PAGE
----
ST-segment elevation myocardial infarction treated by radial or femoral approach in a multicenter randomized clinical trial: the STEMI-RADIAL trial

Ivo Bernat, David Horak, Josef Stasek, Martin Mates, Jan Pesek, Petr Ostadal, Vlado Hrabos, Jaroslav Dusek, Jiri Koza, Zdenek Sembera, Miroslav Brtko, Ondrej Aschermann, Michal Smid, Pavel Polansky, Abdul Al Mawiri, Jan Vojacek, Josef Bis, Olivier Costerousse, Olivier F Bertrand, Richard Rokyta
Journal of the American College of Cardiology 2014 March 18, 63 (10): 964-72

OBJECTIVES: This study sought to compare radial and femoral approaches in patients presenting with ST-segment elevation myocardial infarction (STEMI) and undergoing primary percutaneous coronary intervention (PCI) by high-volume operators experienced in both access sites.

BACKGROUND: The exact clinical benefit of the radial compared to the femoral approach remains controversial.

METHODS: STEMI-RADIAL (ST Elevation Myocardial Infarction treated by RADIAL or femoral approach) was a randomized, multicenter trial. A total of 707 patients referred for STEMI <12 h of symptom onset were randomized in 4 high-volume radial centers. The primary endpoint was the cumulative incidence of major bleeding and vascular access site complications at 30 days. The rate of net adverse clinical events (NACE) was defined as a composite of death, myocardial infarction, stroke, and major bleeding/vascular complications. Access site crossover, contrast volume, duration of intensive care stay, and death at 6 months were secondary endpoints.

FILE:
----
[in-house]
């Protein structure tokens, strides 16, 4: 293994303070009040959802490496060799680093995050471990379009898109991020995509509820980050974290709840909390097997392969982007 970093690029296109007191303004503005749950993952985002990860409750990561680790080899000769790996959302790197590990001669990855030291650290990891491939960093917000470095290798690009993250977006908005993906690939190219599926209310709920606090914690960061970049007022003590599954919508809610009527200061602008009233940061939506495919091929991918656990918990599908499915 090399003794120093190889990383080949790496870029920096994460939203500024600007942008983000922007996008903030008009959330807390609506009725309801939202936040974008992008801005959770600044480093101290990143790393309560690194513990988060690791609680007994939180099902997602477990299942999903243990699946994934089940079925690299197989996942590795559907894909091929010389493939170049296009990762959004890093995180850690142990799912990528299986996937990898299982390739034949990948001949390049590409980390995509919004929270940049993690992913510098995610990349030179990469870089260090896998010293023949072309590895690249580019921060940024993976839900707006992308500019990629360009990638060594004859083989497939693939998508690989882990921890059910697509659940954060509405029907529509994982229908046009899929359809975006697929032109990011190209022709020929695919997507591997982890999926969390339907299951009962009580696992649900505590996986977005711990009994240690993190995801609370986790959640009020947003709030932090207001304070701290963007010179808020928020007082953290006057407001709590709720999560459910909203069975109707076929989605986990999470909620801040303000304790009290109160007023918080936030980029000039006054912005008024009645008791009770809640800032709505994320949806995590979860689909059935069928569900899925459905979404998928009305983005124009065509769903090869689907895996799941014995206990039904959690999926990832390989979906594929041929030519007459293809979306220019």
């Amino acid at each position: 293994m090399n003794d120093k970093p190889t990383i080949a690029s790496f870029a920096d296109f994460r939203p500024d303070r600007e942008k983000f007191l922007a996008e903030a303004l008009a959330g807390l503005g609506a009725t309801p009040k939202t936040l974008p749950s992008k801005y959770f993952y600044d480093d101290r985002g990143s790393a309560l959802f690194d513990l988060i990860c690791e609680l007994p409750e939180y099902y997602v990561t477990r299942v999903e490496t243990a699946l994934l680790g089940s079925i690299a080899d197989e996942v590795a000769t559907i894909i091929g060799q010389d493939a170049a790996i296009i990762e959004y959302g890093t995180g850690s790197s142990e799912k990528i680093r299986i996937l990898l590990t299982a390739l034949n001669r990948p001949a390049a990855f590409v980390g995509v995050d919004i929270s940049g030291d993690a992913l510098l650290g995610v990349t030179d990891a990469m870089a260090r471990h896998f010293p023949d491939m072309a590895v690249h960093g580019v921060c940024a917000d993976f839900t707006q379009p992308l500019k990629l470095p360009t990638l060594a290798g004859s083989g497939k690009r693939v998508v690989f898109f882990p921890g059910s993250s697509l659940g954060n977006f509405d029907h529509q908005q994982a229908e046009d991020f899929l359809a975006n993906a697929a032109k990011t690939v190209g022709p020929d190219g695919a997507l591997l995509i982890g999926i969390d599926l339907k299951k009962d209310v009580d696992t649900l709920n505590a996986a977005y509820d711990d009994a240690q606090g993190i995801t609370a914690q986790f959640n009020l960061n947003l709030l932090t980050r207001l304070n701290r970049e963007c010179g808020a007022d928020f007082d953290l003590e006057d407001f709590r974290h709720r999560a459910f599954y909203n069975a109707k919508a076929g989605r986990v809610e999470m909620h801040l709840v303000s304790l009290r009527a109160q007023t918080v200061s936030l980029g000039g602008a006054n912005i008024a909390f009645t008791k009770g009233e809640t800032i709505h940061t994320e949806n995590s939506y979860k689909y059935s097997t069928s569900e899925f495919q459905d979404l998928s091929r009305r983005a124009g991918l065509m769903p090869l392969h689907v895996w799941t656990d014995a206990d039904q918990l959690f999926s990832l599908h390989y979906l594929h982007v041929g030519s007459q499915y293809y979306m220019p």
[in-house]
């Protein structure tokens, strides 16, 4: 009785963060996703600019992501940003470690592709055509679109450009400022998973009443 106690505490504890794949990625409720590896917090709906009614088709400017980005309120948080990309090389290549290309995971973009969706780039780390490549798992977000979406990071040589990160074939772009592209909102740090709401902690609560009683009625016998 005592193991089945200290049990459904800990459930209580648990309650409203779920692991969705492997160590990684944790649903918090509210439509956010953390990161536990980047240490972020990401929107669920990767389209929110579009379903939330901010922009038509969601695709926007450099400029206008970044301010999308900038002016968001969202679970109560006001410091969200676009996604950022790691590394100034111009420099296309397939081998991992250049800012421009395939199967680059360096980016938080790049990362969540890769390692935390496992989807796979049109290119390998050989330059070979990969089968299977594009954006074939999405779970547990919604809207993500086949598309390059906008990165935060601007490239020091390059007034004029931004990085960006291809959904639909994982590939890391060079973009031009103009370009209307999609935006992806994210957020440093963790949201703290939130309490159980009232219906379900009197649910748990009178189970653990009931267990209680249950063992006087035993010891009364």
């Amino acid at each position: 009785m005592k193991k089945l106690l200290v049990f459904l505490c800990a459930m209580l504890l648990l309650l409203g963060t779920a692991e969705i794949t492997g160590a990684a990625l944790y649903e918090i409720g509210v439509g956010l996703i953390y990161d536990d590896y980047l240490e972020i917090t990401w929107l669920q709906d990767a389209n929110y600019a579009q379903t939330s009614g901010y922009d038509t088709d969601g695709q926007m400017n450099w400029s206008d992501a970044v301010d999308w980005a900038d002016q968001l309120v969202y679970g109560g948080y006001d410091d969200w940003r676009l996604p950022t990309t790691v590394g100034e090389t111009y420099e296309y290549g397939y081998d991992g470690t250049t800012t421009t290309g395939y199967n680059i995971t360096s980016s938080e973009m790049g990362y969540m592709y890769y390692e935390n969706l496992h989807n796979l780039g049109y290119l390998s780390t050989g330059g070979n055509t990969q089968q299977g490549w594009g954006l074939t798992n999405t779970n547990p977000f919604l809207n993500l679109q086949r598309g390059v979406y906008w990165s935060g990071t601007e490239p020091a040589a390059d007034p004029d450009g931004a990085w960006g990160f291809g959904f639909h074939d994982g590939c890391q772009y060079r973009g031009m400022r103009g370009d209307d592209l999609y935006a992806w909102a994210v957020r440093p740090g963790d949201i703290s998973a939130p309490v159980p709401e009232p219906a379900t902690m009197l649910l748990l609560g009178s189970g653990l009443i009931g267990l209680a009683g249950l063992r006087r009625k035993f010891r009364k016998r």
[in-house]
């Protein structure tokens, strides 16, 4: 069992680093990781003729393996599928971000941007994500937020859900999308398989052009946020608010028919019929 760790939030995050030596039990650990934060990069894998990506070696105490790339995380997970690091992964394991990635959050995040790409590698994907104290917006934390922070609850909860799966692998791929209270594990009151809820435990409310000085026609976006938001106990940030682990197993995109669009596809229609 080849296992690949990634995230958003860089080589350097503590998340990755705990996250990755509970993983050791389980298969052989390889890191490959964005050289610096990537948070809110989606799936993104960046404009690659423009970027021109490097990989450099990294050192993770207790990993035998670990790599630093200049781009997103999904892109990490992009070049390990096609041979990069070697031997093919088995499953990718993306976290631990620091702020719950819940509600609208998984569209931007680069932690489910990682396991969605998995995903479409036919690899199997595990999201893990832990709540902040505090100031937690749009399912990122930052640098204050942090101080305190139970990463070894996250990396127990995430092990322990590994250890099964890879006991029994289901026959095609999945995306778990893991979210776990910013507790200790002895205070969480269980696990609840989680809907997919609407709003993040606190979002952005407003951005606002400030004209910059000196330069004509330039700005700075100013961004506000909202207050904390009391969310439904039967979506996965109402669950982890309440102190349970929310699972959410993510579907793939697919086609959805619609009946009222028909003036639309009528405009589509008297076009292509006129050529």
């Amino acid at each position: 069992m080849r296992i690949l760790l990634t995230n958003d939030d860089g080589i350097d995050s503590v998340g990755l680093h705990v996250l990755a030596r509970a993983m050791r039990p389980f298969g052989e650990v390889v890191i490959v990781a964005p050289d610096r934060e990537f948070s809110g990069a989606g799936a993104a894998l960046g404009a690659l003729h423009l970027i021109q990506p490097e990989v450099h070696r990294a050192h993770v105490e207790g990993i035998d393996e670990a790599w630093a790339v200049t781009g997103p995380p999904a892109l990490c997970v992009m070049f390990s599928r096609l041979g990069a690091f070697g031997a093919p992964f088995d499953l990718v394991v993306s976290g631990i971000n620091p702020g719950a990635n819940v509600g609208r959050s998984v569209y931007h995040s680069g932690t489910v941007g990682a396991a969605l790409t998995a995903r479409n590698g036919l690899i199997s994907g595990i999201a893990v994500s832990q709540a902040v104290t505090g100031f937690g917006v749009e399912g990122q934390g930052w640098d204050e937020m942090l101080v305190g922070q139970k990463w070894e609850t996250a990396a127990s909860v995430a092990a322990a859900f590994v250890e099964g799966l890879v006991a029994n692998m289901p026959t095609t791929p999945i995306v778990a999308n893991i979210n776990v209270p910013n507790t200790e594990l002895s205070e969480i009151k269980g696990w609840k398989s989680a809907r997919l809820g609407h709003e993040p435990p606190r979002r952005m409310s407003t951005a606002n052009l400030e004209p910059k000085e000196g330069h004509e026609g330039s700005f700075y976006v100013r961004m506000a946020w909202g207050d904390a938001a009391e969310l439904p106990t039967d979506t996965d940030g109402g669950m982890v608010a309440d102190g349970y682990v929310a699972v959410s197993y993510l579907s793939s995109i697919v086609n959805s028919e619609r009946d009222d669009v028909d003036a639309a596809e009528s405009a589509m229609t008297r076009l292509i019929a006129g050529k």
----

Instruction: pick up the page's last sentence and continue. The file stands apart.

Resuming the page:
RESULTS: The primary endpoint occurred in 1.4% of the radial group (n = 348) and 7.2% of the femoral group (n = 359; p = 0.0001). The NACE rate was 4.6% versus 11.0% (p = 0.0028), respectively. Crossover from radial to femoral approach was 3.7%. Intensive care stay (2.5 ± 1.7 days vs. 3.0 ± 2.9 days, p = 0.0038) as well as contrast utilization (170 ± 71 ml vs. 182 ± 60 ml, p = 0.01) were significantly reduced in the radial group. Mortality in the radial and femoral groups was 2.3% versus 3.1% (p = 0.64) at 30 days and 2.3% versus 3.6% (p = 0.31) at 6 months, respectively.

CONCLUSIONS: In patients with STEMI undergoing primary PCI by operators experienced in both access sites, the radial approach was associated with significantly lower incidence of major bleeding and access site complications and superior net clinical benefit. These findings support the use of the radial approach in primary PCI as first choice after proper training. (Trial Comparing Radial and Femoral Approach in Primary Percutaneous Coronary Intervention [PCI] [STEMI-RADIAL]; NCT01136187).

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